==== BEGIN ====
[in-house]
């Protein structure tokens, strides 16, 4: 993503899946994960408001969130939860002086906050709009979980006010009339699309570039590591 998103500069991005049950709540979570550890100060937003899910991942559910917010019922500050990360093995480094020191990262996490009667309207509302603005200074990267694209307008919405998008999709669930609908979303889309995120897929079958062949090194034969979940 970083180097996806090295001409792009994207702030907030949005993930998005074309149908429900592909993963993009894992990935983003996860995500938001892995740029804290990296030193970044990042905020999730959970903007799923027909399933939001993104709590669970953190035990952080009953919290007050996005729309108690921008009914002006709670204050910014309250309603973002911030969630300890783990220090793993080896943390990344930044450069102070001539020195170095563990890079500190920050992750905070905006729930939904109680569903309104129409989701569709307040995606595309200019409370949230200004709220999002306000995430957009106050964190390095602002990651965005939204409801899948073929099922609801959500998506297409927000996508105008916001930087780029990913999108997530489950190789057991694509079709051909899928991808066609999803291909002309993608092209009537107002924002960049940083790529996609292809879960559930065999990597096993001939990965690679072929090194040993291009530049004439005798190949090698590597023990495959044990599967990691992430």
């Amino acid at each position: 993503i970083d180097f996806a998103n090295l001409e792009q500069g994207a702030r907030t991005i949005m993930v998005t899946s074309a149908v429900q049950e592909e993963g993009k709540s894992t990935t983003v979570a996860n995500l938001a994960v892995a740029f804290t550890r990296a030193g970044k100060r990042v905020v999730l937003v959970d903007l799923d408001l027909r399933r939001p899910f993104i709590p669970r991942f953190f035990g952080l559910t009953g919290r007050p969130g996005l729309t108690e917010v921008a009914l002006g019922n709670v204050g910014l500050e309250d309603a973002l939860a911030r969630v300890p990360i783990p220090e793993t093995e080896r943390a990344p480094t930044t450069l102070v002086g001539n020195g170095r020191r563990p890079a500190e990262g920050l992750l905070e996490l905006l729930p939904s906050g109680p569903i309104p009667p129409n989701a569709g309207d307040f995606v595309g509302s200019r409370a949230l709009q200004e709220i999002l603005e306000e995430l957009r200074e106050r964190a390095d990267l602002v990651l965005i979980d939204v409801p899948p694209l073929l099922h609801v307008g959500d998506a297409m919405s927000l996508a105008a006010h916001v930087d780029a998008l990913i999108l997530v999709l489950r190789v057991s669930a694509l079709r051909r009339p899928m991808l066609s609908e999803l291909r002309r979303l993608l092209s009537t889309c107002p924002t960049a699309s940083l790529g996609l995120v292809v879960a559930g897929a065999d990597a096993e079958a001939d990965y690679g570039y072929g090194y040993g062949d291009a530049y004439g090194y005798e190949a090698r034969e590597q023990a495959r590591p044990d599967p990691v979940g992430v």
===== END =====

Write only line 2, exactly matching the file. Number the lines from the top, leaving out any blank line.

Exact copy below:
């Protein structure tokens, strides 16, 4: 993503899946994960408001969130939860002086906050709009979980006010009339699309570039590591 998103500069991005049950709540979570550890100060937003899910991942559910917010019922500050990360093995480094020191990262996490009667309207509302603005200074990267694209307008919405998008999709669930609908979303889309995120897929079958062949090194034969979940 970083180097996806090295001409792009994207702030907030949005993930998005074309149908429900592909993963993009894992990935983003996860995500938001892995740029804290990296030193970044990042905020999730959970903007799923027909399933939001993104709590669970953190035990952080009953919290007050996005729309108690921008009914002006709670204050910014309250309603973002911030969630300890783990220090793993080896943390990344930044450069102070001539020195170095563990890079500190920050992750905070905006729930939904109680569903309104129409989701569709307040995606595309200019409370949230200004709220999002306000995430957009106050964190390095602002990651965005939204409801899948073929099922609801959500998506297409927000996508105008916001930087780029990913999108997530489950190789057991694509079709051909899928991808066609999803291909002309993608092209009537107002924002960049940083790529996609292809879960559930065999990597096993001939990965690679072929090194040993291009530049004439005798190949090698590597023990495959044990599967990691992430």